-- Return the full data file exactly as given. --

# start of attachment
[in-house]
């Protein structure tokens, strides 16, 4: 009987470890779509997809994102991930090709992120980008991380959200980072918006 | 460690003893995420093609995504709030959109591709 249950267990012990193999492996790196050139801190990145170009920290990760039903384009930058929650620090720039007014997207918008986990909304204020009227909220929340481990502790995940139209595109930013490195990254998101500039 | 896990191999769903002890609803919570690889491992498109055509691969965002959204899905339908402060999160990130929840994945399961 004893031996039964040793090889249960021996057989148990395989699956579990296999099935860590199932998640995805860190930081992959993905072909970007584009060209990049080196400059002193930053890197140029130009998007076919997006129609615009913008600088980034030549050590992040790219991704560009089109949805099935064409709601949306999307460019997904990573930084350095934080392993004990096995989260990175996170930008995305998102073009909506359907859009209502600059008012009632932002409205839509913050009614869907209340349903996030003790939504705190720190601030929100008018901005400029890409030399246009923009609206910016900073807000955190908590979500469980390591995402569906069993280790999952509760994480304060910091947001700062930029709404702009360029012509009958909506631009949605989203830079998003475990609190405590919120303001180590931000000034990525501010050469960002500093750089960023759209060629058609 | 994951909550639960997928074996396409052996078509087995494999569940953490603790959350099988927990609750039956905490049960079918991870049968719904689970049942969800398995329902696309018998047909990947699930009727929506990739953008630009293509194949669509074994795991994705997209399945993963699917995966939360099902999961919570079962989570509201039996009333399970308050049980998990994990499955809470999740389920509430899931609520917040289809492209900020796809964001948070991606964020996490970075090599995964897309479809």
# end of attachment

[in-house]
């Protein structure tokens, strides 16, 4: 009987470890779509997809994102991930090709992120980008991380959200980072918006 | 460690003893995420093609995504709030959109591709 249950267990012990193999492996790196050139801190990145170009920290990760039903384009930058929650620090720039007014997207918008986990909304204020009227909220929340481990502790995940139209595109930013490195990254998101500039 | 896990191999769903002890609803919570690889491992498109055509691969965002959204899905339908402060999160990130929840994945399961 004893031996039964040793090889249960021996057989148990395989699956579990296999099935860590199932998640995805860190930081992959993905072909970007584009060209990049080196400059002193930053890197140029130009998007076919997006129609615009913008600088980034030549050590992040790219991704560009089109949805099935064409709601949306999307460019997904990573930084350095934080392993004990096995989260990175996170930008995305998102073009909506359907859009209502600059008012009632932002409205839509913050009614869907209340349903996030003790939504705190720190601030929100008018901005400029890409030399246009923009609206910016900073807000955190908590979500469980390591995402569906069993280790999952509760994480304060910091947001700062930029709404702009360029012509009958909506631009949605989203830079998003475990609190405590919120303001180590931000000034990525501010050469960002500093750089960023759209060629058609 | 994951909550639960997928074996396409052996078509087995494999569940953490603790959350099988927990609750039956905490049960079918991870049968719904689970049942969800398995329902696309018998047909990947699930009727929506990739953008630009293509194949669509074994795991994705997209399945993963699917995966939360099902999961919570079962989570509201039996009333399970308050049980998990994990499955809470999740389920509430899931609520917040289809492209900020796809964001948070991606964020996490970075090599995964897309479809």